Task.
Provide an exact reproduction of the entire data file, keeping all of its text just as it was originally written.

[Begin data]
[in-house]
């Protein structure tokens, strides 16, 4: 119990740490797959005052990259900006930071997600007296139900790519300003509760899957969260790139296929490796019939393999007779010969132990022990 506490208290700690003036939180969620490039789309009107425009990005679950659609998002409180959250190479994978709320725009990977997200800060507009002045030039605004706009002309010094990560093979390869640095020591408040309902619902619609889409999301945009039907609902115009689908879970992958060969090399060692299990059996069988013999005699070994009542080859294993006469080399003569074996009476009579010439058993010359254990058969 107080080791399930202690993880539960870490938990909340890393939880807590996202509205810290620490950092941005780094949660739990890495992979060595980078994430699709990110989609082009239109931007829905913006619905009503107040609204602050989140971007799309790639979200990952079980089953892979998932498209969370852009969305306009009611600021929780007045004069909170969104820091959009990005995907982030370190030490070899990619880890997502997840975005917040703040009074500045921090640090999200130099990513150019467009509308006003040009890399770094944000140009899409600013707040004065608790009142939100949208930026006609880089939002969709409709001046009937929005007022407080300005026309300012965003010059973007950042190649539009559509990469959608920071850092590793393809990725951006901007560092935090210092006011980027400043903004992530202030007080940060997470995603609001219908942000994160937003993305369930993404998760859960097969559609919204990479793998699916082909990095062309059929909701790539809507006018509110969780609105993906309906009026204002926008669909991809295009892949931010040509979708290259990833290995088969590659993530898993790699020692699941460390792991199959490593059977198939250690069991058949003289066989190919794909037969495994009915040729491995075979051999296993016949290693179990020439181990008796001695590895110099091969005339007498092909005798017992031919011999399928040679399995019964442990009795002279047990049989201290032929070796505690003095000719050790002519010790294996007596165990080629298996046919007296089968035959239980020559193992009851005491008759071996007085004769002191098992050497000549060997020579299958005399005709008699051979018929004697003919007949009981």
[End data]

[in-house]
């Protein structure tokens, strides 16, 4: 119990740490797959005052990259900006930071997600007296139900790519300003509760899957969260790139296929490796019939393999007779010969132990022990 506490208290700690003036939180969620490039789309009107425009990005679950659609998002409180959250190479994978709320725009990977997200800060507009002045030039605004706009002309010094990560093979390869640095020591408040309902619902619609889409999301945009039907609902115009689908879970992958060969090399060692299990059996069988013999005699070994009542080859294993006469080399003569074996009476009579010439058993010359254990058969 107080080791399930202690993880539960870490938990909340890393939880807590996202509205810290620490950092941005780094949660739990890495992979060595980078994430699709990110989609082009239109931007829905913006619905009503107040609204602050989140971007799309790639979200990952079980089953892979998932498209969370852009969305306009009611600021929780007045004069909170969104820091959009990005995907982030370190030490070899990619880890997502997840975005917040703040009074500045921090640090999200130099990513150019467009509308006003040009890399770094944000140009899409600013707040004065608790009142939100949208930026006609880089939002969709409709001046009937929005007022407080300005026309300012965003010059973007950042190649539009559509990469959608920071850092590793393809990725951006901007560092935090210092006011980027400043903004992530202030007080940060997470995603609001219908942000994160937003993305369930993404998760859960097969559609919204990479793998699916082909990095062309059929909701790539809507006018509110969780609105993906309906009026204002926008669909991809295009892949931010040509979708290259990833290995088969590659993530898993790699020692699941460390792991199959490593059977198939250690069991058949003289066989190919794909037969495994009915040729491995075979051999296993016949290693179990020439181990008796001695590895110099091969005339007498092909005798017992031919011999399928040679399995019964442990009795002279047990049989201290032929070796505690003095000719050790002519010790294996007596165990080629298996046919007296089968035959239980020559193992009851005491008759071996007085004769002191098992050497000549060997020579299958005399005709008699051979018929004697003919007949009981």